By: Will Burchfield
They all said he wasn’t injured. They all said he looked fine.
Then Miguel Cabrera talked and the truth came tumbling out.
Are you hurting, Miguel?
“I mean, my back,” Cabrera said with a grimace, “since the World Baseball Classic when I hurt my back, I can’t get it out of the way. It’s something I gotta deal with every day. But I’m not going to stop playing or make an excuse.”
“My back, my hip flexor, my groin,” he said, laughing now at the way he was listing off body parts like days of the week. “That’s a big part of our body to hit the ball.”
Despite his aches and pains – not to mention his slow start to the season – Cabrera had reason to be happy on Thursday night. He drilled a walk-off home run to lift the Tigers to a 5-3 win over the Rays. It was his first long ball since May 20.
How big was this?
“I mean, big. First of all, was long time since I hit a home run. Second, we need to play better and win more games,” he said.
The Tigers, 31-34, haven’t won as much as they’d like to largely because Cabrera hasn’t produced as much he’d like to. Through 52 games, he’s hitting .280 with six home runs, 31 RBI and an .823 OPS.
Solid numbers for most players. Well below par for Miggy. Given his litany of injuries and impediments, it suddenly all makes sense.
But Cabrera isn’t interested in crutches, neither literal nor symbolic.
“I mean, I don’t want to say I don’t hit because I got (an injury). I don’t want to put up an excuse. It’s like I said, you gotta stop being sorry for yourself because you got (injured) and don’t hit. You still gotta go out there and play hard. That’s it,” Cabrera said.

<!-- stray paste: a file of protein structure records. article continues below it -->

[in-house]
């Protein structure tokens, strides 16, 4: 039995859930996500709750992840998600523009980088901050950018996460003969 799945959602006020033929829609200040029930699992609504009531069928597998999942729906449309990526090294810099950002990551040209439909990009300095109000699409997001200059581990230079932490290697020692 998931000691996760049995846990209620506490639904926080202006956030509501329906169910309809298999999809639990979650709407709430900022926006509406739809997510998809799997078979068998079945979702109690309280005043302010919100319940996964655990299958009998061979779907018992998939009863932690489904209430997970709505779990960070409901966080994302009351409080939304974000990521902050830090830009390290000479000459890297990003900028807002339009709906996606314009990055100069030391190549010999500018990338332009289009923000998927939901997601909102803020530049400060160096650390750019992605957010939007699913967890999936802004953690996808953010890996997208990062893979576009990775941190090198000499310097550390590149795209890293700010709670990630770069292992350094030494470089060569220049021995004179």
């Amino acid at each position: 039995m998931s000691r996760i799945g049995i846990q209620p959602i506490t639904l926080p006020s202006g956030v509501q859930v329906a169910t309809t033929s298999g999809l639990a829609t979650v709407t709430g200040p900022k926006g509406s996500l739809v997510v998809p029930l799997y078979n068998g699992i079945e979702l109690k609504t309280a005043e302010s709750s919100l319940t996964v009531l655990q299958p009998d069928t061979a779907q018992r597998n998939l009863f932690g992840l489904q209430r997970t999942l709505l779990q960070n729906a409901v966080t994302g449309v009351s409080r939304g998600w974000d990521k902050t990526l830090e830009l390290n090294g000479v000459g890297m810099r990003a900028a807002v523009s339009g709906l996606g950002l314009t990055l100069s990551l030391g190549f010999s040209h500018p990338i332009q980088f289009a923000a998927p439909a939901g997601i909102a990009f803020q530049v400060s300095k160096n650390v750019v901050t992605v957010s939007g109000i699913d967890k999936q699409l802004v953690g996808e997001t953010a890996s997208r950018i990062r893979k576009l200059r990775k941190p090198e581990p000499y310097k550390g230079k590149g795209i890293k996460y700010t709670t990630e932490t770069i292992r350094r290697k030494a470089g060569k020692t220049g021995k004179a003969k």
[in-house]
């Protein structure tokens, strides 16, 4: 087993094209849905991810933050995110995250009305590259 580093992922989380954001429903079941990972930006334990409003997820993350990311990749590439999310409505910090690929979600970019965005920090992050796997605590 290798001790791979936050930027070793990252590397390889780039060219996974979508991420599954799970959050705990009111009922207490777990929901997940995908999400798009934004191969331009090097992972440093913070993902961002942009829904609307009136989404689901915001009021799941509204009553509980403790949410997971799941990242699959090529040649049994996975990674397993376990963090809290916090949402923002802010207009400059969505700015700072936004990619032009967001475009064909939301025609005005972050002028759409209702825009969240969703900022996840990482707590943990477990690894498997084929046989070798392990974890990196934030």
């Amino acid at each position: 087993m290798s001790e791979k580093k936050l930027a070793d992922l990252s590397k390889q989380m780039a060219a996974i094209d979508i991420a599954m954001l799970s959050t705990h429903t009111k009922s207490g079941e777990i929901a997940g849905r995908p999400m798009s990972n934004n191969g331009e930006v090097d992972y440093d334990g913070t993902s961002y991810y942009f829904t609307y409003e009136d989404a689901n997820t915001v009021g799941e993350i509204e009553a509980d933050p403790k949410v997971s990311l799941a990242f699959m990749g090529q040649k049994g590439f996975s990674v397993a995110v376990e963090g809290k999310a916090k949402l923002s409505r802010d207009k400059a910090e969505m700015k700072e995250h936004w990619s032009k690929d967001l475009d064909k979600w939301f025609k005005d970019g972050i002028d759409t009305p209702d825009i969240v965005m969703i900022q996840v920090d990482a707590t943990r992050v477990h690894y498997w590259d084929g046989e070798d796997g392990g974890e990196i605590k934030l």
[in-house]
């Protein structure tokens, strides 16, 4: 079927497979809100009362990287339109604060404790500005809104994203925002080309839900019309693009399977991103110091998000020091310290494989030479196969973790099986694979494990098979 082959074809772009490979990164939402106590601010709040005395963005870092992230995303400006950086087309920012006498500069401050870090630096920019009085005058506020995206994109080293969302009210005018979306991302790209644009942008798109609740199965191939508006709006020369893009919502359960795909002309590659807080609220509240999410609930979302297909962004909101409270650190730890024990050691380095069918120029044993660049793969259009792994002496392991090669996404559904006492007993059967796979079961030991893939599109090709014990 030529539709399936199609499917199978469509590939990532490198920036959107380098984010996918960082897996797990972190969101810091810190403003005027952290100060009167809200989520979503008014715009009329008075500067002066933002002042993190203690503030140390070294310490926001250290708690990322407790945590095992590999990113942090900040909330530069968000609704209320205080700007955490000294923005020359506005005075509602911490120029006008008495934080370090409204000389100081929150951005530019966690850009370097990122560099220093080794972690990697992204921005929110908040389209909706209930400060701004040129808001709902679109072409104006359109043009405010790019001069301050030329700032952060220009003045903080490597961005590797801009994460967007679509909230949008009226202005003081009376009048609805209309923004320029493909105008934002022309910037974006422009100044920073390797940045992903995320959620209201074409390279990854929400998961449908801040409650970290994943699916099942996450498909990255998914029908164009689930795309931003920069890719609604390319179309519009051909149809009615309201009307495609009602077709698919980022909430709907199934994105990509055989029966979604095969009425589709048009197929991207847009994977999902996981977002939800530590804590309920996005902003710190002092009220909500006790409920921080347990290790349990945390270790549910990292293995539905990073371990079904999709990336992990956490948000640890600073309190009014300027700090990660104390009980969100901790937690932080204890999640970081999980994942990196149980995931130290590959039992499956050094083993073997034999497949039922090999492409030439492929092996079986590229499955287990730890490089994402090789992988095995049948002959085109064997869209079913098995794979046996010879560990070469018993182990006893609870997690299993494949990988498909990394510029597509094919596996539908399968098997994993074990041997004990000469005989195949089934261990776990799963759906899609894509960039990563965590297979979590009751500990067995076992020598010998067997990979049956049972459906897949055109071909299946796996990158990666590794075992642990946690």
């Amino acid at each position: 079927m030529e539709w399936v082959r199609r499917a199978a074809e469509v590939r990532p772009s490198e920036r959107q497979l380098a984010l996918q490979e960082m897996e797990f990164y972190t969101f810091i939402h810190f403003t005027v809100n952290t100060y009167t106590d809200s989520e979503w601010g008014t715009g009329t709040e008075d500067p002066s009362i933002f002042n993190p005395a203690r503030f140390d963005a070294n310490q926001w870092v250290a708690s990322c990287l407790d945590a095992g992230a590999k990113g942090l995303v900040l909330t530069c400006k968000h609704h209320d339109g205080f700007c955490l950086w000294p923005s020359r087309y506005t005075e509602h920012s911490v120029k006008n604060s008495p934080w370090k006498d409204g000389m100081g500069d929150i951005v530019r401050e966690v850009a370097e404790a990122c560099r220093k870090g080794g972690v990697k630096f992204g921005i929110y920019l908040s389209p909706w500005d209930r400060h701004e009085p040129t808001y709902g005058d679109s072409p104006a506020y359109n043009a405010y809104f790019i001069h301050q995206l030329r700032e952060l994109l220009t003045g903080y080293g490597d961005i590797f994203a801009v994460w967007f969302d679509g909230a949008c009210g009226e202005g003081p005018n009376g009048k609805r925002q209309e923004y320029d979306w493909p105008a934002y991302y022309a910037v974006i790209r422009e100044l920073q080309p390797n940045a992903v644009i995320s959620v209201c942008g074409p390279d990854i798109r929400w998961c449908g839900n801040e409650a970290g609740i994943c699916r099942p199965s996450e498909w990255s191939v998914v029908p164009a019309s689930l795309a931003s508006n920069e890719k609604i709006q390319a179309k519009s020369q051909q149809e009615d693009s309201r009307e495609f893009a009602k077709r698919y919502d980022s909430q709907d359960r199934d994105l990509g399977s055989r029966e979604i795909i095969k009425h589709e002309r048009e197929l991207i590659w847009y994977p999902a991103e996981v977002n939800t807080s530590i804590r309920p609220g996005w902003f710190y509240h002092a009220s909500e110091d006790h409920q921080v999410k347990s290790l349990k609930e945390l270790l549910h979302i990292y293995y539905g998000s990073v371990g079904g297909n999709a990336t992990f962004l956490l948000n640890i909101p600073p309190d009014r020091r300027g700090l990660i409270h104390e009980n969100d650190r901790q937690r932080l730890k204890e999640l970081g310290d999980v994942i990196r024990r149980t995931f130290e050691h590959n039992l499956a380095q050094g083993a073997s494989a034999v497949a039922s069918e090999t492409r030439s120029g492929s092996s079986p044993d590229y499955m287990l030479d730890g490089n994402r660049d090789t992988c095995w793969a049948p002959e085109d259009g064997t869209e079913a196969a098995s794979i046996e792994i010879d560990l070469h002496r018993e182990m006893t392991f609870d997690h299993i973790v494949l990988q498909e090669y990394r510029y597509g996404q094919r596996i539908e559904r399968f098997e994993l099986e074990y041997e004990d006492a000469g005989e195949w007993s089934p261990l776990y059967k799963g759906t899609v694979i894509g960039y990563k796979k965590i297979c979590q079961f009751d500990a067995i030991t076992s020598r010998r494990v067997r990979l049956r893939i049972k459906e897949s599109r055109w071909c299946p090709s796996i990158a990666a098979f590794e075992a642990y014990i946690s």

He’s done resting. He’s done sitting out. He already spent 10 days on the disabled list in April with a strained groin and missed two more games in May with a sore oblique.
“I went on the DL, 10 days, then when I hurt my oblique I got rest enough. That’s not going away, so it’s something I gotta deal with,” he said.
Cabrera, 34, said some days are better than others, the pain chronic if not always severe. But he never wakes up questioning whether he’ll be able to play.
“No, no, no. I mean, I play with a broken foot (in 2014),” he said, breaking into another big smile. “If I’m able to go out there and do my job, I’m gonna do it.”
As tough as this season has been physically for Cabrera, so has it been a battle mentally. He isn’t used to slumping for so long. He isn’t used to putting up such pedestrian numbers.
“He wants to succeed,” said Brad Ausmus. “Miggy takes a lot of pride in being one of the best players in the game, and when you take pride in that obviously it can affect you at times.”
“I don’t know if I would call it frustration,” he added later. “I think he expects more from himself.”
The home run drought was weighing particularly heavy on Miggy’s mind. When his walk-off blast left his bat on Friday night, he admitted he thought the right fielder might catch it.
“The way this season’s going, you never know,” he said.
It’s been a strange season indeed. Even Cabrera’s hard-hit balls have seemed to result in outs. (Maybe he and Nicholas Castellanos can grab drinks.) On top of being hurt, it’s fair to say he’s been unlucky.
Meanwhile, the Tigers are spinning their tires, stuck below .500 nearly 70 games into the season.
Is that beginning to wear on you?
“I really don’t know. We gotta try to figure out how to win more games, man. We know we got a good team, we know we got good talent in this clubhouse, so let’s put it together and win more games,” said Cabrera.
To do that, they’ll need their best hitter to lead the way. There is no hiding from that truth, just as there is no hiding from this one: Miggy is all kinds of banged up. Ausmus swore he was fine. Cabrera’s teammates did too. Maybe they didn’t know; more likely they were covering for him.
Either way, it’s once again up to Miggy to start covering for them.